Apart from requiring an external control signal, this simple topology has the following disadvantages:
I've actually used the "fake ATX" circuit in practice in one of my DIY prototypes (in a low-watt HTPC PSU).
The following circuit only exists as a simulation.
I've never built this in practice. And, the simple
simulator toy at falstad.com, while beautiful,
sometimes struggles to "converge". But, in principle
it appears to work as designed.
Click for a larger full-screen version of each picture.
Inrush limiter circuit, pure schematic
Inrush limiter circuit, with comments painted in
Source code of the circuit in falstad.com format is also available. Hard for me to tell for how long it will remain compatible with the simulation engine.
Note that this circuit actually limits the current through the FET
to a constant maximum value (rather than carve a strict voltage-based ramp)
and puts a timer-based limit on the maximum duration of the "current limit" state.
Plus, the timer does not reset when the "limit condition" is left for just an instant.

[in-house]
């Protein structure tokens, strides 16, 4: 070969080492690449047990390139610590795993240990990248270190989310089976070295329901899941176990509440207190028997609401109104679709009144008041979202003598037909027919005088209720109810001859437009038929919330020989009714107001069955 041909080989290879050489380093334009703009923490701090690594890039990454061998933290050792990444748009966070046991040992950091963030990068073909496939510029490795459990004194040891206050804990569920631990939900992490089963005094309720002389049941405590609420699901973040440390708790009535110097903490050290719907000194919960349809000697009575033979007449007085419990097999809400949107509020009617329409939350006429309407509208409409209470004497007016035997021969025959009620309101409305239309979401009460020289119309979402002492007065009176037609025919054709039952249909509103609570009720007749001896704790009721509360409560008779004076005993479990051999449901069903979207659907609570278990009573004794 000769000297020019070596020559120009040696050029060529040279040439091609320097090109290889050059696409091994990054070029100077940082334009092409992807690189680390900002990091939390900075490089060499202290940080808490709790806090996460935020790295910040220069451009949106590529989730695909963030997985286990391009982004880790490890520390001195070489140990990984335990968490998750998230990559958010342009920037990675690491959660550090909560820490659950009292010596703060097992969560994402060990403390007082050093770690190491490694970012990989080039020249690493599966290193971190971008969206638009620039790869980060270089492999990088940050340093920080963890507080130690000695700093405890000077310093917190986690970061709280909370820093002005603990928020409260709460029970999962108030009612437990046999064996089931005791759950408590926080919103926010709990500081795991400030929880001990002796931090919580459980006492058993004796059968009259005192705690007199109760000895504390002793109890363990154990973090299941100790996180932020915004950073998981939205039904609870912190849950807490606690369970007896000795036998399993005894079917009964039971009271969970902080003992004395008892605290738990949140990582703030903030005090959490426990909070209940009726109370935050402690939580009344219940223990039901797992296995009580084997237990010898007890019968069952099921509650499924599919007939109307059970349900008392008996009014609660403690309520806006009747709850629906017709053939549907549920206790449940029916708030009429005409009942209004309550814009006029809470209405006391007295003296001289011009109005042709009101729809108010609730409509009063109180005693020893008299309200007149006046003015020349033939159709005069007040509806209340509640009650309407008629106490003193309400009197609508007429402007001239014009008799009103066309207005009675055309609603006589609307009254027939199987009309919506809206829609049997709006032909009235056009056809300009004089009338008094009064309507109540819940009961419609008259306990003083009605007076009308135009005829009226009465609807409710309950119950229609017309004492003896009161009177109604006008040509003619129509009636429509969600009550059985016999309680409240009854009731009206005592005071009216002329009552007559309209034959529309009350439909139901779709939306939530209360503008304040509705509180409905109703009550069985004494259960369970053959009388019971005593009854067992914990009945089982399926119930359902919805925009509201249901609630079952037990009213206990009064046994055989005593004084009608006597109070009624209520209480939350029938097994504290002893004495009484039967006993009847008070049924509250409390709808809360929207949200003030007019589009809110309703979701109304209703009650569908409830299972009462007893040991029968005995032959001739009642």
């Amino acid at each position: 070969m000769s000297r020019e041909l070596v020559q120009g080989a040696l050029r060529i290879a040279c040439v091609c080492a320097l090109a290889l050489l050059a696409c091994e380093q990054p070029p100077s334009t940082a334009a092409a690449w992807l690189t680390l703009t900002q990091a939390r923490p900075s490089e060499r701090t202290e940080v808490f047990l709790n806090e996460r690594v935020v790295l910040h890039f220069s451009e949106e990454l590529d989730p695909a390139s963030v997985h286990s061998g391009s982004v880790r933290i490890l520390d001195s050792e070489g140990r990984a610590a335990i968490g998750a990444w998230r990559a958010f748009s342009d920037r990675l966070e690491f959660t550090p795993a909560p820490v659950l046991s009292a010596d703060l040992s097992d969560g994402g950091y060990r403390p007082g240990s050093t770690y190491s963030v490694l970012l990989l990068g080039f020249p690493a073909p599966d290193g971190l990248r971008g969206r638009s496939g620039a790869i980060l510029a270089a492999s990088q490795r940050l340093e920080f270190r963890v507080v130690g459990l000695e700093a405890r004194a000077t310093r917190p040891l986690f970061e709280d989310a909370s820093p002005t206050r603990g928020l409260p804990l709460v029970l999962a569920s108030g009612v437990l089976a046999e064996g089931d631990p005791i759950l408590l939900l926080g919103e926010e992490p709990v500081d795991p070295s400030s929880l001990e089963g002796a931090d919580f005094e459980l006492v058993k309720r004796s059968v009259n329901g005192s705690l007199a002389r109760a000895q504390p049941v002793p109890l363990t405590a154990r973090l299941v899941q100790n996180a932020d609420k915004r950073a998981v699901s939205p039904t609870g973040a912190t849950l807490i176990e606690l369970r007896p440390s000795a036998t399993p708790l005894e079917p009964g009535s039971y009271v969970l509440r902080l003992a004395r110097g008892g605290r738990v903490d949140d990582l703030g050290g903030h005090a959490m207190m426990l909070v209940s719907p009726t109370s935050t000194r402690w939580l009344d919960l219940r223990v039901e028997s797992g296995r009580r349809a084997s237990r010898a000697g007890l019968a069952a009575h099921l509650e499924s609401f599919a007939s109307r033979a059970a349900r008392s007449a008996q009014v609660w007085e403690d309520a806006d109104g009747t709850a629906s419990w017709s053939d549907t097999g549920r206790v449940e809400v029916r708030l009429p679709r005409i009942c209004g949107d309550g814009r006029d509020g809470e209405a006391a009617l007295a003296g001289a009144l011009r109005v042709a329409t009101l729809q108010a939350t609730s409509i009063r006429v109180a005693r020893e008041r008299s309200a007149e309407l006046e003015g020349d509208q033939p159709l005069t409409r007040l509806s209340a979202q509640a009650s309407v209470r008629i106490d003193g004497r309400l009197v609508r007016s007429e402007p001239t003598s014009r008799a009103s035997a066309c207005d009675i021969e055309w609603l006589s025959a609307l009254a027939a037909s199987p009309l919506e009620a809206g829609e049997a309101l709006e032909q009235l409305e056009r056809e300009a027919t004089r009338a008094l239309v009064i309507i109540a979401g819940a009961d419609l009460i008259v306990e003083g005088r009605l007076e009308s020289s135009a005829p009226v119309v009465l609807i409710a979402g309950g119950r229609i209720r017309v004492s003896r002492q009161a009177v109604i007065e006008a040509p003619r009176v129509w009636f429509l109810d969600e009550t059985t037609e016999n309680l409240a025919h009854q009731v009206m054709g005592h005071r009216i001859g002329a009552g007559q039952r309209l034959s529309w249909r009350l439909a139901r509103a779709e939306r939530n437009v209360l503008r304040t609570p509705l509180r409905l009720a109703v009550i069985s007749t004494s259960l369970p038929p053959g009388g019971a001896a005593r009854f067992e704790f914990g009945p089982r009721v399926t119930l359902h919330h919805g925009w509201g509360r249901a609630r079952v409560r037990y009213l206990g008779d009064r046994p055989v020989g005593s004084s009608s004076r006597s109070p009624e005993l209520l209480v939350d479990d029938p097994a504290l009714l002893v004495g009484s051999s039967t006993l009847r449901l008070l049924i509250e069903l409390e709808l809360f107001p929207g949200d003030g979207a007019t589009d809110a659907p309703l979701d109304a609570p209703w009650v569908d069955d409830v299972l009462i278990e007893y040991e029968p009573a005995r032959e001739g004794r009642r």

The timing capacitor takes time to discharge.
The circuit also works during later runtime, as a current limiter with a time limit - effectively a soft and patient circuit breaker.
Once the timer kicks in, the only way to reset the circuit is by a power cycle on its input.
When in operation, the FET dissipates heat. As long as the start-up period is short, either because the load capacitance is small, or the timer is set short, the FET probably does not need a heatsink. Its own thermal capacity should be enough to absorb the inrush energy. Pending practical verification :-)
It may have dawned on you already that I'm a fan of this analog poetry.
If you're curious where I come up with these curious all-discrete topologies,
check out an excellent free book by Hans Camenzind called
Designing Analog Chips.
Hans was a prophet, if not one of the founding fathers of the silicon industry.
I've actually discovered this book pretty late (2018-ish), and I have